A different slant on that panel.
Bigger service, seriously...
First, at 110A you have enough emergency heat for a Connecticut Yankee. Typically all-electric houses with that much emergency heat are supplied by "320"/400A service, powering dual side-by-side 200A panelboards.
That is one way to go. Leave this panel right where it is, and lay another panel right next to it, and have the power company provision 320/400A service.
... Or downsize emerg heat + house subpanel
Another way to go is downsize that emergency heat. For that you'd need to talk to the manufacturer about whether the coils could be split or reduced. One extreme way to reduce them is power them with 120V instead of 240V with a breaker of half the ampacity, however this would reduce their power by 75%, which might be too much to be effective in a cold snap. Or not, an HVAC expert in your area would know.
However, downsizing the emergency heat will free up 0 or at most 2 spaces in the panel, and 1 is needed to de-double-stuff the existing double-stuff. So you will need a subpanel. Let's revisit the "2 panels next to each other/400A service" concept, and put the subpanel exactly where the 2nd panel would be in a dual-panel/400A service. That way you can make an easy upgrade to that should the need arise. (Which it's pretty close to arising now!)
And in fact use a panel with a 200A main breaker, or that can fit one. (Main breakers are not needed in subpanels in the same building as the main).
I am skittish of changing the main panel, because it is a ton of work and cost, and there isn't really anything wrong with it.
I hardly need to add to other coverage on this. I'm writing this with one purpose: To resonate with ThreePhaseEel that a 24 space is the smallest to even consider, and a 30 space is entirely reasonable. The reason is that spaces are dirt cheap, right now, but they will not be cheap later when you wish you had more spaces - a situation you are experiencing right now in the house.
Not lightly do we spend your money. We are space-crazy because we have seen far too many questions of "my panel is full, now what?" That could have been trivially avoided at panel purchase time. (Your builder is not guilty of this; he got the largest panel possible at the time. Your in-the-house needs simply exceed any 40 space panel, to say nothing of the garage.
Watch those stab limits
Each Space in a panel has a bus "stab" blade that it shares with the breaker to its left or right. So for instance Space 1/2 share a stab. Note the breakers are 50A and 60A, meaning that stab is carrying 110A. You can also see where stabs 5/6 are carrying 90A and stabs 9/10 are carrying 100A. You get the idea.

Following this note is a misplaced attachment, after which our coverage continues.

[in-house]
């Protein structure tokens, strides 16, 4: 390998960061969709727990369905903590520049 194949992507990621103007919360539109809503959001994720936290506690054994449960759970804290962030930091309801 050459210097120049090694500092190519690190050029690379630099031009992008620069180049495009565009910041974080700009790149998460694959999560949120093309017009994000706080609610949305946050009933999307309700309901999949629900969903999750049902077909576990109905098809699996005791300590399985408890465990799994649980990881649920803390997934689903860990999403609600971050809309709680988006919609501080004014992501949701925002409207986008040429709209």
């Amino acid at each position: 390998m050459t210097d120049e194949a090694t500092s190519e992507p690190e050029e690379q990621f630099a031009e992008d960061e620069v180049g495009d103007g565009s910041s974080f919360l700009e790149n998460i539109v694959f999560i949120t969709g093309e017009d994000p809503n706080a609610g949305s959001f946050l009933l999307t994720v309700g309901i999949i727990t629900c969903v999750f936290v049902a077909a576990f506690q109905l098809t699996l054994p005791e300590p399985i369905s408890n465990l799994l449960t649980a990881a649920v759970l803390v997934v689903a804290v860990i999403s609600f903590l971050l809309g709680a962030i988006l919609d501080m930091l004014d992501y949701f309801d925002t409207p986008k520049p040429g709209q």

This is a very common situation when the electrician decides to stuff all the 2-pole breakers at the top of the panel, as if it were a "rule of six" panel or something.
Double-stuff breakers share a stab, so a 20/20 is putting 40A on the stab.
Stabs have limits, stated on the panel label, of around 125A give or take. I don't like to push it.
This is why I vastly prefer to run the big breakers down one side of the panel, and have plain 120V breakers across from them.
The reason I'm saying that is because you're about to add a 100A breaker to this panel, and that has to be across from 15A or 20A breakers, not even a 30A. And if you follow my house-subpanel plan, you may be adding another 100A.
Double-stuffs are nope
This panel is not listed for double-stuffs. So the one you have in there has to go. Not only that, you'll need to free up 2 more spaces for the garage sub, that is why I recommend a subpanel in the house. (Or the dual panel/400A setup).
Watch those multi-wire branch circuits
Sometimes, 2 circuits are wired using a single /3 cable and shared neutral. When this is done, you must be very, very careful with "double-stuff" breakers. The two hot wires must be on opposite poles (fed from adjacent spaces). This assures the neutral only carries difference current and not the sum of currents (which would overload it).
Further, modern Code requires they have a "handle tie" for common maintenance shutoff, and the easiest way to do that is use a 2-pole breaker. For now, the main thing is to make sure the "double-stuffing" done to date hasn't accidentally put any MWBCs in the same space. There must be 240V between the two MWBC hots.